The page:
Rachel Stevens ‎– So Good

Label:
Polydor ‎– 9872236, 19 Recordings ‎– 9872236
Format:
CD, Single, Enhanced
Country:
Released:
Genre:
Style:

Tracklist Hide Credits

1 So Good (Radio Edit)
Producer – Pascal GabrielProducer [Additional], Mixed By – Jeremy WheatleyProducer, Backing Vocals – Hannah RobinsonProgrammed By – Damian TaylorProgrammed By [Additional] – Brio TaliaferroWritten-By – H. Robinson*, P. Gabriel*
3:13
2 So Good (Aurora Vocal Mix)
Remix – AuroraRemix, Producer [Additional] – Sacha Collisson, Simon Greenaway
7:32
3 Never Go Back
Bass – Martin GontarskiConductor [Strings] – Sven KaiserGuitar – Malte HagemeisterMastered By – Rico*Producer, Recorded By, Mixed By, Drums, Keyboards – Martin ButtrichRecorded By [Strings] – Volker HeintzenStrings – G-StringsWritten-By – H. Robinson*, J. Pearson*, M. Buttrich*, R. Stevens*
3:19
Video 1 So Good 3:15
Video 2 So Good (Karaoke) 3:14

Companies, etc.

Credits

Notes

℗ 2005 19 Recordings Ltd.
© 2005 Polydor Ltd. (UK)
The copyright in this recording is owned by 19 Recordings Ltd., under exclusive license to Polydor Ltd. (UK), a Universal Music company.
"So Good": Published by Warner Chappell Music Ltd./Native Songs.
"Never Go Back": Published by Universal Music Publishing Ltd./Native Songs/EMI Music Publishing.

Made in EU.

Track 1: Produced for This Much Talent. Additional production & mix for 365 Artists. Programmed for This Much Talent. Additional programming for 365 Artists. Mixed @ 21 Studios, London.
Track 2: Remix & additional production c/o Matt Waterhouse represents matt.hyperactive@music-house.co.uk
Track 3: Produced, recorded & mixed for Hope Management Ltd. @ Timetools Studios, Germany. Strings recorded @ Vox Klang Studio. Contains an interpretation of "The Rat Catchers" written by Johnny Pearson.

Tracks 1, 2: Mastered @ Transfermation, London.
Track 3: Mastered @ Transfermation, London; and Timetools, Germany.

Enhanced part contains a flash game and the music video (the commercial and a karaoke version) in MOV format.
Video format: Sorenson Video 3 (400x265)
Audio format: IMA 4:1 (22.05 KHz, stereo)

Considered the second of 2 CDs for the UK market but no CD2 notice on artwork.

Barcode and Other Identifiers

  • Barcode (Scanned): 602498722367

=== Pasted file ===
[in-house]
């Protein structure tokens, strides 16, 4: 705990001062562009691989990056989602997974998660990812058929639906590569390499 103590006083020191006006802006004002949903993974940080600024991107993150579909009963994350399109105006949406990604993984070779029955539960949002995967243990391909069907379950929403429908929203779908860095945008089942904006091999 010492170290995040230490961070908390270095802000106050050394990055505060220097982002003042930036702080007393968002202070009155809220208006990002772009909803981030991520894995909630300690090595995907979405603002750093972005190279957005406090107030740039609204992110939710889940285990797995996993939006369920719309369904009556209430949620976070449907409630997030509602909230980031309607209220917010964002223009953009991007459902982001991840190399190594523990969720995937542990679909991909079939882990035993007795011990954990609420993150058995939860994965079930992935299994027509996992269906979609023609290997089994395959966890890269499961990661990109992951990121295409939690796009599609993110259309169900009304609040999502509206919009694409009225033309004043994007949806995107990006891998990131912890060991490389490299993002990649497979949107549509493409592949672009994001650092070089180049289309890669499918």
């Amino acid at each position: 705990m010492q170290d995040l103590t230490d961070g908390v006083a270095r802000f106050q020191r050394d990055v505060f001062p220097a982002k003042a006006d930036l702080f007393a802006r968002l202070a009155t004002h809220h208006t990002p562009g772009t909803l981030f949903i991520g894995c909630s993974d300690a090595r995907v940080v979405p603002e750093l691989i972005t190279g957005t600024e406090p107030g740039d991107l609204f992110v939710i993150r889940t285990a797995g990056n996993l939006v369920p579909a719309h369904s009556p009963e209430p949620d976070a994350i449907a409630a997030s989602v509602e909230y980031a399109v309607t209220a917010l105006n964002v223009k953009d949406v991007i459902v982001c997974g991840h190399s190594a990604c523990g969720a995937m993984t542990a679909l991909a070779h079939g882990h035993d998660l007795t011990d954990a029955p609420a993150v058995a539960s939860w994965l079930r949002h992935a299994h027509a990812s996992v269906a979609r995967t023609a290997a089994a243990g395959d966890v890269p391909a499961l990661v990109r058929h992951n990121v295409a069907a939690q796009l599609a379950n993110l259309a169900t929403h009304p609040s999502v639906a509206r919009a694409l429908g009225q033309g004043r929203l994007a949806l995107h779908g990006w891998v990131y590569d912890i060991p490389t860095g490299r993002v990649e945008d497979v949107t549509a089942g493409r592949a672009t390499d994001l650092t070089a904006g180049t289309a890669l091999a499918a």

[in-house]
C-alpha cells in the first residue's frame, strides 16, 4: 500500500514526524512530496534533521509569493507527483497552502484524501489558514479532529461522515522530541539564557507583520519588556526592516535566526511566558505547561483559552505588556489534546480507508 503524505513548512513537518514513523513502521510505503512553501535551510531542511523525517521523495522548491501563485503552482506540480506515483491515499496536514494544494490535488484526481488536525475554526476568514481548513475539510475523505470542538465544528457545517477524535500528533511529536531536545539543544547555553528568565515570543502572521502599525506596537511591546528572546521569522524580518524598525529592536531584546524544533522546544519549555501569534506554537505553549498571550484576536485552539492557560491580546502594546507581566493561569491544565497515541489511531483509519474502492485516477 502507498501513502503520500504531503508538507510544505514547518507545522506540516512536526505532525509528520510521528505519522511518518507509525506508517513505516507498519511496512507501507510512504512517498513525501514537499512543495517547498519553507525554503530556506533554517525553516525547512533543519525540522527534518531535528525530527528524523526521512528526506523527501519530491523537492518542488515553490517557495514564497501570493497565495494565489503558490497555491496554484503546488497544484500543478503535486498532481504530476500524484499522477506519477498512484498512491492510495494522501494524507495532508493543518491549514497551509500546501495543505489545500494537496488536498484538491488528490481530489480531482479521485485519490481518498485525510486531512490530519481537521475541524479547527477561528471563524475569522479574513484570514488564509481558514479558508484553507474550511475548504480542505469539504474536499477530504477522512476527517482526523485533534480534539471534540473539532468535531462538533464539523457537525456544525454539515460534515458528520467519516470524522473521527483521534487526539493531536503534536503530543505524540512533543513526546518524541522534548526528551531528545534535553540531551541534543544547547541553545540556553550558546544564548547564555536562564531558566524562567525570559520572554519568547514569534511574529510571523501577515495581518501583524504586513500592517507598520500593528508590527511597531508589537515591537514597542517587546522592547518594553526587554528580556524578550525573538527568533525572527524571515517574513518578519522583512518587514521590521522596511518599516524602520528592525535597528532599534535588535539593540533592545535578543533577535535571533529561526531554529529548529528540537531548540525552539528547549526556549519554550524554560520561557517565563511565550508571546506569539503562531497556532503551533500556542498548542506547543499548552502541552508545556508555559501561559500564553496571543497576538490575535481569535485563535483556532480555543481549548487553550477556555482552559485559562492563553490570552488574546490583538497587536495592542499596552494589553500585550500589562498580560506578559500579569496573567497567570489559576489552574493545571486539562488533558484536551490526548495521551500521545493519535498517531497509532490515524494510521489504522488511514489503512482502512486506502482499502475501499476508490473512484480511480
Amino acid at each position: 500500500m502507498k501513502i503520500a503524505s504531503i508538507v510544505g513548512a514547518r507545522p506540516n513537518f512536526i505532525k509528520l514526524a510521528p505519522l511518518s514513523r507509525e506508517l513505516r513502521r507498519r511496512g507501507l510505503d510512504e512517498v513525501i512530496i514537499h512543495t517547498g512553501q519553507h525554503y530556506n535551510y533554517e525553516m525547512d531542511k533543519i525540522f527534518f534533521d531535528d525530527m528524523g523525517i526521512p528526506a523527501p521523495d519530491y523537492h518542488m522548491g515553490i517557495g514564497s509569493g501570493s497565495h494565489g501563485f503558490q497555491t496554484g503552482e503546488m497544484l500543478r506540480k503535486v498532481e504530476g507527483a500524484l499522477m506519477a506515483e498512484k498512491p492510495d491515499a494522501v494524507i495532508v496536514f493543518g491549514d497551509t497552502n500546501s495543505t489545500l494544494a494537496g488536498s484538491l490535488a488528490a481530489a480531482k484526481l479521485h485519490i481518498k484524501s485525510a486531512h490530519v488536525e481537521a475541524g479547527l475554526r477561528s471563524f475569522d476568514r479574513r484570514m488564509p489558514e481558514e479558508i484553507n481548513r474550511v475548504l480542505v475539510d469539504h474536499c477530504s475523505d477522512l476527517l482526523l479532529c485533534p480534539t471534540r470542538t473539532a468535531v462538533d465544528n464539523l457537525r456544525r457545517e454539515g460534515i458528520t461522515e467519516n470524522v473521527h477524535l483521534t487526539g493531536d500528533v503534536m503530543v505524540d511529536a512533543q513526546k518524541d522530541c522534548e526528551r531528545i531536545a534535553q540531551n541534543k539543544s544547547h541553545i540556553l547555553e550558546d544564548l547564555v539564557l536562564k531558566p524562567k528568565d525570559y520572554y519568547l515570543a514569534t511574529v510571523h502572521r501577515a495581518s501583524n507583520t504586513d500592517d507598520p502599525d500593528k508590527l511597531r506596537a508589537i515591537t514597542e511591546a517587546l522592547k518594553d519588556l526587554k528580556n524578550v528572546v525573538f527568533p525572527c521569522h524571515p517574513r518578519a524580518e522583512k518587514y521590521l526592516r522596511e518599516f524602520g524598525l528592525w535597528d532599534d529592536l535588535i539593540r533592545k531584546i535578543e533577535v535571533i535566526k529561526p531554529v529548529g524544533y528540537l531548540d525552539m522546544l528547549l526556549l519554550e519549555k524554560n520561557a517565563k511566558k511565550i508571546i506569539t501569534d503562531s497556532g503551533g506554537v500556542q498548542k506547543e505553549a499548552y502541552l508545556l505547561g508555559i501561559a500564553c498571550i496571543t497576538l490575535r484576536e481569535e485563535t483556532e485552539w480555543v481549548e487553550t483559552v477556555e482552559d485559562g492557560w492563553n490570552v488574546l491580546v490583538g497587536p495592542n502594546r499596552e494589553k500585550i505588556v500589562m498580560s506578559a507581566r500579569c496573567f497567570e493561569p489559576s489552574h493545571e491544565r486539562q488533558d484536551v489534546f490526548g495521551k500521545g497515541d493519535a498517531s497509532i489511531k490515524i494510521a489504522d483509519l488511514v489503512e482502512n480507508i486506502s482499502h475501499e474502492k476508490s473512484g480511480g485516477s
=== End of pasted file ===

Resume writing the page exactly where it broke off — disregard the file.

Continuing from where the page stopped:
• Barcode (Text): 6 02498 72236 7
  • Label Code: LC 00309
  • Matrix / Runout: 9872236 01
  • Matrix / Runout (Inner Mould): MADE IN THE UK
  • Mastering SID Code: IFPI L136
  • Mould SID Code: IFPI 0470
  • Rights Society: BIEM/SABAM

Other Versions (3 of 3) View All

Cat# Artist Title (Format) Label Cat# Country Year
SOGOOD1 Rachel Stevens So Good(CD, Single, Promo) Polydor SOGOOD1 UK 2005 Sell This Version
SOGOOD2 Rachel Stevens So Good(CD, Maxi, Promo) 19 Recordings SOGOOD2 UK 2005 Sell This Version
9872237 Rachel Stevens So Good(CD, Single) Polydor, 19 Recordings 9872237 UK 2005 Sell This Version

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sound.and.vision

sound.and.vision

July 2, 2017
edited about 1 year ago

You can't deny it, S Club 7 were a force to be reckoned with in regards to pop acts from the turn of the millennium. Every single person born in the early 90s in the UK knows the band and their most popular hits and most of them will tell you why - birthday parties. Their catchy, simple, upbeat songs were popular choices to play on the boombox to let a room full of 7 year olds run around like mad. But maybe they had some foresight in them too, to see that bands like themselves were soon for the chopping board and were about to be denounced of their Top 40 throne in favour of more glamourous R&B, hip-hop and electronic acts.

From their disbandment, many members went on to try and start solo careers - one of the most notable ones, or ones that I could think of without using Google to aid me, is Rachel Stevens. Maybe her success sticks out for two reasons; firstly she was my first memorable celebrity crush, secondly her more popular solo track "I Said Never Again (But Here We Are)" features on a NOW compilation which I used to listen to while playing Forza Motorsport as a kid.

Like my previous review this is another track that I do not recall at all, instead I recall the previous more successful hit. Once again, there is nothing wrong with this track - its that electro-pop blend that was ever so popular at the time, trying to bridge the gap between pop and electronic club music. The thing is these tracks never have any major faults, the performer usually has enough money following the disbandment of their more popular act to afford high quality musicians and songwriters to make them cookie-cutter pop songs. The issue is that they are usually not alone, and have to compete with other cookie-cutter productions, and because of this many tracks like this which could have been rather successful hits end up missing the mark, and hitting Woolworth's bargain bin within a fortnight of being released.

The second track, the defacto-remix of the title track, does not stray far from the original hit and simply ups the tempo and throws in a few extra effects. Throwaway track that adds little to no value to the release. The same goes for the third track, an unreleased track that was cut from the album "Come And Get It".

Sadly for Rachel she went the same way so many popular names in British pop music go - into television. She has appeared on a dancing show, a few singing shows and to top it all off her song was used in an advert to sell sofas. She and the other original band members (to which none of them saw much success outside of S Club) are planning a reunion tour to replenish their bank accounts and tug at the nostalgic heart strings of the British public.